Tuesday, September 2, 2014

The French Cook

Louis Eustache Ude - The French Cook (1813)

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How's this for an opener - "Today you do and don't see cookbooks like this".  You're not at all intrigued, right?  Well, the point is that as a cookbook this is basically the same as ones two centuries later.  Clear and detailed instructions on how to make specific dishes, organized by main ingredient.  What isn't seen as often today is the sense that there's an actual person behind it.  Most cookbooks today are marketed on their author whether that's a celebrity chef, some well-known food writer or just the "person who wrote that chili book".  But The French Cook is, if not literature exactly, then at least aimed roughly in that direction.  Ude was the son of a chef who himself worked for Napoleon's mother before heading to England where he worked for the Duke of York then at a ritz private club.  The French Cook went through at least 14 editions.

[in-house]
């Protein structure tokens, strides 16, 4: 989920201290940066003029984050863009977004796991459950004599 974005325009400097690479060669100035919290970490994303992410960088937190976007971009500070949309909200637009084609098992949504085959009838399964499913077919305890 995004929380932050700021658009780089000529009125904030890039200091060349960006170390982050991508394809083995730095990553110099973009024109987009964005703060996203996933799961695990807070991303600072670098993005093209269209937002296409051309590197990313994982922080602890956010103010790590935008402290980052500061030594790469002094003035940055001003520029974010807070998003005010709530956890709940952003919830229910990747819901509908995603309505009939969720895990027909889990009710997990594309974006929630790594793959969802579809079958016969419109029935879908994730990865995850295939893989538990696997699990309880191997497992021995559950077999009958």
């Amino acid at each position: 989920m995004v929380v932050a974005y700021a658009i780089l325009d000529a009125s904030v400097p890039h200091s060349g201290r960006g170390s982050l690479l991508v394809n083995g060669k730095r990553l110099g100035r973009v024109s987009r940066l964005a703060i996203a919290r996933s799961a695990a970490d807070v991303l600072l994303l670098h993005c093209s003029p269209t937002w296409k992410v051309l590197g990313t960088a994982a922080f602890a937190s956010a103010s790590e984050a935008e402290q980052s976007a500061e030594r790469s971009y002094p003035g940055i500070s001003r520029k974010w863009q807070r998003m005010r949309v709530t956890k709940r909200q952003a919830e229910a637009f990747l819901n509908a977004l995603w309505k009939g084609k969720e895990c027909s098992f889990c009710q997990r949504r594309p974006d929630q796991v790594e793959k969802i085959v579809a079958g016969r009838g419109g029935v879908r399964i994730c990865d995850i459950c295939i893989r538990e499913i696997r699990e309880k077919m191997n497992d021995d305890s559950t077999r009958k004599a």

As you'd expect there are things that seem odd now.  Mock Turtle Soup, for instance, starts with a calf's head (in warm but not hot water) then bacon, suet, onion, eggs, lemons - the whole thing sounds like a mess.  And to not waste all of the head there's a page of ways to prepare calf's brains.  The ears and feet are next.  Even some dishes that don't sound odd at first turn out to be not quite what you might expect.  "Peas, French fashion" (p325) places an enormous emphasis on their freshness (as in picked just that morning) but then sticks them in butter, flour, onions and sugar and a couple of turns boiling water.  And though a "sandwich of salad" may seem like a lost idea it's really not that different from tossing vegetables into a pita.

In short you could actually prepare food from The French Cook though whether you would want to trouble with all the sauces (and liberal use of butter) is something else.